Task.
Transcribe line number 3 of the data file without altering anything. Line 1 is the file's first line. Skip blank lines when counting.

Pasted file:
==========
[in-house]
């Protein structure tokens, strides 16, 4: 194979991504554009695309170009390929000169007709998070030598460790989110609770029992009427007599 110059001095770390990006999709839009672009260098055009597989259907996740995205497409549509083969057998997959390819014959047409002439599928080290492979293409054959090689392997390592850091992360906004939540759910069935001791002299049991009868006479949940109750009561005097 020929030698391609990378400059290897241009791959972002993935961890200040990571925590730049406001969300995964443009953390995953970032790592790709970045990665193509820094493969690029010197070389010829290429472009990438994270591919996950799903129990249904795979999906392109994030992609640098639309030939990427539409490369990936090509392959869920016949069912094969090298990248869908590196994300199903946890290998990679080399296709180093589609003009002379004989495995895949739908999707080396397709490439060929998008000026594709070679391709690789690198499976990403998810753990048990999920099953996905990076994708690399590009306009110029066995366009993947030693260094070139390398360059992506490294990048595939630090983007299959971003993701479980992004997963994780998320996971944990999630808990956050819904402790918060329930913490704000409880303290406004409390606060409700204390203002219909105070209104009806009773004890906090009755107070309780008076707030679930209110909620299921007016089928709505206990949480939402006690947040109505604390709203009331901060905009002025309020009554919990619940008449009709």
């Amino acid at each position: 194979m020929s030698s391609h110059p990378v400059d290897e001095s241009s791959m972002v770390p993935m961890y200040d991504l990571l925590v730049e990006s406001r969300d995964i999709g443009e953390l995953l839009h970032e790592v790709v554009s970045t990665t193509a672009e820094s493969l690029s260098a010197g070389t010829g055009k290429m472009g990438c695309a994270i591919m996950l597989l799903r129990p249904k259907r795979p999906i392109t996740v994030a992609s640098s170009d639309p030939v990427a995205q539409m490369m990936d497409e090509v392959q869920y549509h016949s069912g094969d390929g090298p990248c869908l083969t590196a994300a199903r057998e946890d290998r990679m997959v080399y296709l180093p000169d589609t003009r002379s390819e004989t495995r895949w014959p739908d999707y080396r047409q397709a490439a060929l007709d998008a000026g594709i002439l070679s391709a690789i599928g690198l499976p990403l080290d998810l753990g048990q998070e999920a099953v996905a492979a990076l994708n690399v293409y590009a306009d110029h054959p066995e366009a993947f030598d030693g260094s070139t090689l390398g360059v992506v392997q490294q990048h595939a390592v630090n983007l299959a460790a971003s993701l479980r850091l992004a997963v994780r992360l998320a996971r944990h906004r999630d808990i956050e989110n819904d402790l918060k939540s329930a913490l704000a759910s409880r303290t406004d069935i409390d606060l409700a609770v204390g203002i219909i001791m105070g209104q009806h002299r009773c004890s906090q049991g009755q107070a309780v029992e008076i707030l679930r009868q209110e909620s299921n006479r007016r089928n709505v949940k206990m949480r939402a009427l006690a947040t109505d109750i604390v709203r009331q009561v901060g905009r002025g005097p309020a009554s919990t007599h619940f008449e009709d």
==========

């Amino acid at each position: 194979m020929s030698s391609h110059p990378v400059d290897e001095s241009s791959m972002v770390p993935m961890y200040d991504l990571l925590v730049e990006s406001r969300d995964i999709g443009e953390l995953l839009h970032e790592v790709v554009s970045t990665t193509a672009e820094s493969l690029s260098a010197g070389t010829g055009k290429m472009g990438c695309a994270i591919m996950l597989l799903r129990p249904k259907r795979p999906i392109t996740v994030a992609s640098s170009d639309p030939v990427a995205q539409m490369m990936d497409e090509v392959q869920y549509h016949s069912g094969d390929g090298p990248c869908l083969t590196a994300a199903r057998e946890d290998r990679m997959v080399y296709l180093p000169d589609t003009r002379s390819e004989t495995r895949w014959p739908d999707y080396r047409q397709a490439a060929l007709d998008a000026g594709i002439l070679s391709a690789i599928g690198l499976p990403l080290d998810l753990g048990q998070e999920a099953v996905a492979a990076l994708n690399v293409y590009a306009d110029h054959p066995e366009a993947f030598d030693g260094s070139t090689l390398g360059v992506v392997q490294q990048h595939a390592v630090n983007l299959a460790a971003s993701l479980r850091l992004a997963v994780r992360l998320a996971r944990h906004r999630d808990i956050e989110n819904d402790l918060k939540s329930a913490l704000a759910s409880r303290t406004d069935i409390d606060l409700a609770v204390g203002i219909i001791m105070g209104q009806h002299r009773c004890s906090q049991g009755q107070a309780v029992e008076i707030l679930r009868q209110e909620s299921n006479r007016r089928n709505v949940k206990m949480r939402a009427l006690a947040t109505d109750i604390v709203r009331q009561v901060g905009r002025g005097p309020a009554s919990t007599h619940f008449e009709d």